April 13, 2009

Bibliography of NZ Sheep Research 1932 - 1976


1. Knol of Clive Dalton's NZ Sheep Research Bibliography listing Authors A-M
2. Knol of Clive Dalton's NZ Sheep Research Bibliography listing Authors N-Z

The beginnings of Online search in the 1970s

In the late 1970s, librarians at the Ruakura Agricultural Research Centre, Hamilton, got excited about a new development called ‘on-line searching’. From a tiny narrow store room in the library, the librarian (we were not allowed near the key board) would type into a teleprinter, the key words we gave her to search references on the subject. We were amazed at the speed – the printout would appear in our mailbox as fast as the next day!

We scientists thought this was incredible, but there was a problem - regularly our own names and published research didn’t appear on the list. This was a major concern, not just for sheep research science but for our egos! So the obvious question was what was in this marvelous database somewhere in cyberspace, and how far back did it go?

Knowing the amount of sheep work that had come out of Ruakura Research Centre, and the Whatawhata Hill Country Research Station alone, it was clear that the old material had not been picked up, so current researchers around the world would not know where it was, and then there was the bigger problem that future sheep researchers would assume it didn’t exist.

This sadly has proved to be true, and I regularly see research being repeated by young scientists who clearly have not found the old work. Google didn’t find it so it cannot have existed! But the situation has got worse, because libraries have actively done away with books and Journals on shelves. They have become ‘information hubs’, and are all concerned about ‘intellectual property’.

I now for example cannot access to the Ruakura library without going through a security check and unless I pay!

Let’s not blame the system

But let’s not blame the system, as a massive amount of important sheep research done in New Zealand never saw the light of day. It was never formally published to appear in major peer reviewed scientific journals which then should have been picked up. It was far easier for us scientists in a hurry to report research to farmers directly, as they were wanted to know to put the results into practice.

We had some great farmers’ journals and agricultural journalists to do just that. Full peer-reviewed journal publication was an agony, going through the hoops of writing, colleagues’ criticism, usually rewriting bits and regularly redoing statistical analysis.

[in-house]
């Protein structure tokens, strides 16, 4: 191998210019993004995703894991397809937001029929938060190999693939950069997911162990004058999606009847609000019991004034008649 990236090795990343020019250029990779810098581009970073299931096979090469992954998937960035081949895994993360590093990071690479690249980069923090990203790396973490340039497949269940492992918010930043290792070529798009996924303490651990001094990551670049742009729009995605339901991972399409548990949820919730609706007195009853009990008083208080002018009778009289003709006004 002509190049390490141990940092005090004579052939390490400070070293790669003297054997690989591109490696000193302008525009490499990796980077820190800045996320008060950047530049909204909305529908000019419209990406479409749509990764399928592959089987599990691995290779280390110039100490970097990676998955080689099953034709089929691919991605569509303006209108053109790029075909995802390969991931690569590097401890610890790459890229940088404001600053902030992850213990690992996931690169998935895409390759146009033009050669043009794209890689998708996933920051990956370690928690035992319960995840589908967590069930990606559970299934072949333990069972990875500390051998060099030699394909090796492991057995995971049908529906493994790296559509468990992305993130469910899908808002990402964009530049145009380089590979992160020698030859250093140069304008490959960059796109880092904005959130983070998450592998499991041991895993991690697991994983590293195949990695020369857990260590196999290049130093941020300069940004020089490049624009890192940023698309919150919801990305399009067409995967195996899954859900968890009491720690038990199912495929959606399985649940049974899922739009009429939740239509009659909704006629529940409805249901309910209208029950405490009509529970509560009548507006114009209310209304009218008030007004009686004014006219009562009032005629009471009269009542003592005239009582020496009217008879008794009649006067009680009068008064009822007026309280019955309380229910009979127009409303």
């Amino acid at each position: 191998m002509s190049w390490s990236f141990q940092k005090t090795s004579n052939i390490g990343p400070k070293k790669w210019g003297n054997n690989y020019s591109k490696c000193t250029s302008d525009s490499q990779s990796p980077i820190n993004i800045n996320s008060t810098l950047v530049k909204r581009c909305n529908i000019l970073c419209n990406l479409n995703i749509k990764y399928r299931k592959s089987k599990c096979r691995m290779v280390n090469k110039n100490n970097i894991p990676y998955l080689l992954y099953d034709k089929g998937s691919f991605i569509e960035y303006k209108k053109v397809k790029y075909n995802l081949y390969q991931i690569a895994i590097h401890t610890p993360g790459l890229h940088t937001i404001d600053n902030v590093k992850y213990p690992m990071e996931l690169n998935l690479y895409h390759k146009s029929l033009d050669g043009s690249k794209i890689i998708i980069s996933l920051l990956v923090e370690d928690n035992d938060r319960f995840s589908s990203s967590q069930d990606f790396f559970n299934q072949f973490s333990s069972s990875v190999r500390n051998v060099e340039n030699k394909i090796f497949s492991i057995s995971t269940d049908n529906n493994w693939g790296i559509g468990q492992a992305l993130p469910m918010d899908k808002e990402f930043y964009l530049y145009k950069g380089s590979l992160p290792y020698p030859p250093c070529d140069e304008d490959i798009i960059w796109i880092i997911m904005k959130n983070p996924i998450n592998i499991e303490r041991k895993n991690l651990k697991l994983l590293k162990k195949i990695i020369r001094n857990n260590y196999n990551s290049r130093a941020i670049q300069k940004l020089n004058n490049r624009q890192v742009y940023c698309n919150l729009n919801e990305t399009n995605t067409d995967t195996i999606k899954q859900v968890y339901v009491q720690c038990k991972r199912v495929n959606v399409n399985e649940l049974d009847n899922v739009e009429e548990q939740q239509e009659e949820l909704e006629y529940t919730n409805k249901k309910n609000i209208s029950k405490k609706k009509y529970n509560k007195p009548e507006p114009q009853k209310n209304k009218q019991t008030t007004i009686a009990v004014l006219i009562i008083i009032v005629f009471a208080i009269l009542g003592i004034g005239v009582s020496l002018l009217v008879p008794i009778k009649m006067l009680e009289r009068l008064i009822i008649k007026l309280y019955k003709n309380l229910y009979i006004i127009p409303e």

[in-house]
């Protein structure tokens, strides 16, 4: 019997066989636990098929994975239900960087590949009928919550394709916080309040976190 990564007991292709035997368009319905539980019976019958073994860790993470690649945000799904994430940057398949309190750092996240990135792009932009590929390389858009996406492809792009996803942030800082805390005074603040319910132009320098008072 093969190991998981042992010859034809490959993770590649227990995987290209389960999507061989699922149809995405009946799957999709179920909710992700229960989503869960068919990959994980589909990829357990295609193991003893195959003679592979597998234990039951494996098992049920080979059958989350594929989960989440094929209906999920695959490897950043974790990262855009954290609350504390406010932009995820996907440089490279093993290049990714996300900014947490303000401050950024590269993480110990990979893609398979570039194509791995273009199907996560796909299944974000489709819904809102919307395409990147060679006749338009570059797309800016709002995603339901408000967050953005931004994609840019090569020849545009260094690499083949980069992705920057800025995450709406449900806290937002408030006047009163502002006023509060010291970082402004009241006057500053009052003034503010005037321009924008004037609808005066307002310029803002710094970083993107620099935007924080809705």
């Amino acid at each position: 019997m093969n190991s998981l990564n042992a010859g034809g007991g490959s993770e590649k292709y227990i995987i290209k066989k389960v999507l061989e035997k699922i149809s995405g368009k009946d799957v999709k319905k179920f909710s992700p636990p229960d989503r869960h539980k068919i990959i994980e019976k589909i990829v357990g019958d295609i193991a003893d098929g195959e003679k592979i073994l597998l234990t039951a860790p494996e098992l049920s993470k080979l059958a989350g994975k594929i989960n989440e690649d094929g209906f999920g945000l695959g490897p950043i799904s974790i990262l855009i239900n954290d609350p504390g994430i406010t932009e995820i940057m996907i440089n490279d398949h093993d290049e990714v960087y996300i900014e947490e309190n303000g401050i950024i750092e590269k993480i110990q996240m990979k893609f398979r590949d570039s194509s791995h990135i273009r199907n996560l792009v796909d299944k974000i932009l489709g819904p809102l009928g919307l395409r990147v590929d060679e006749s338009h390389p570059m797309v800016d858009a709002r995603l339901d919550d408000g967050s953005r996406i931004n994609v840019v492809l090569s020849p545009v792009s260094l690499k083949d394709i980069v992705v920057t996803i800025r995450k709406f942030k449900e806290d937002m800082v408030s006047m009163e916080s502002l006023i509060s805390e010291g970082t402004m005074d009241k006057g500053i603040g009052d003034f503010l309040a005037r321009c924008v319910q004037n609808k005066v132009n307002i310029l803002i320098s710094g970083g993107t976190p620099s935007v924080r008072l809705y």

Then came submission to the Journal’s Editorial Committee, who always had their two pennyworth which often meant going around, or half around the loop again. I regularly formed the opinion that the senior scientists on a research station who your work had to pass, got worse with age, and seemed to want to stop anything going out of the establishment, unless it had their name on it!

Then as we scientists aged, we got less keen to do battle with external Editorial Committees (with members from other research institutions), so Manila folders of data got put into filing cabinets, waiting for some younger scientist to come along, hungry for publications to get up the salary ladder, and who would do all the work and put our name on the finished paper! Sadly it often didn’t happen.

A long-hand search

When a ‘Scientific Liaison Officer’ at the Ruakura Research Centre, I thought I’d go through all the journals and books on the shelves in the extensive library, as well as all our other publications, from Ruakura, Massey and Lincoln when they were colleges - long before becoming Universities.

I hand wrote the references on cards and bits of paper, and filed them in a box in the Ruakura library where they sat for some years. I showed the material to Dr Alan Royal when he was at the NZ Meat Board heading the R&D Council, and he kindly got his secretary to typed them all up for me. She deserves a medal for her very accurate typing of my handwriting, and my sincere thanks. So now at least the material is ‘captured’ and available.
What is included in these bibliographies?

I have listed all papers and articles from New Zealand publications referring to ‘sheep’, and then all papers in other journals that reported research on ‘New Zealand sheep’. Against each reference I have given it a classification.


  1. General production & history
  2. Management
  3. Anatomy & Physiology
  4. Health & disease
  5. Behaviour
  6. Reproduction
  7. Growth & teeth
  8. Nutrition & feeding
  9. Lactation
  10. Breeding & genetics
  11. Meat & carcass composition
  12. Wool & skins
  13. Economics & marketing

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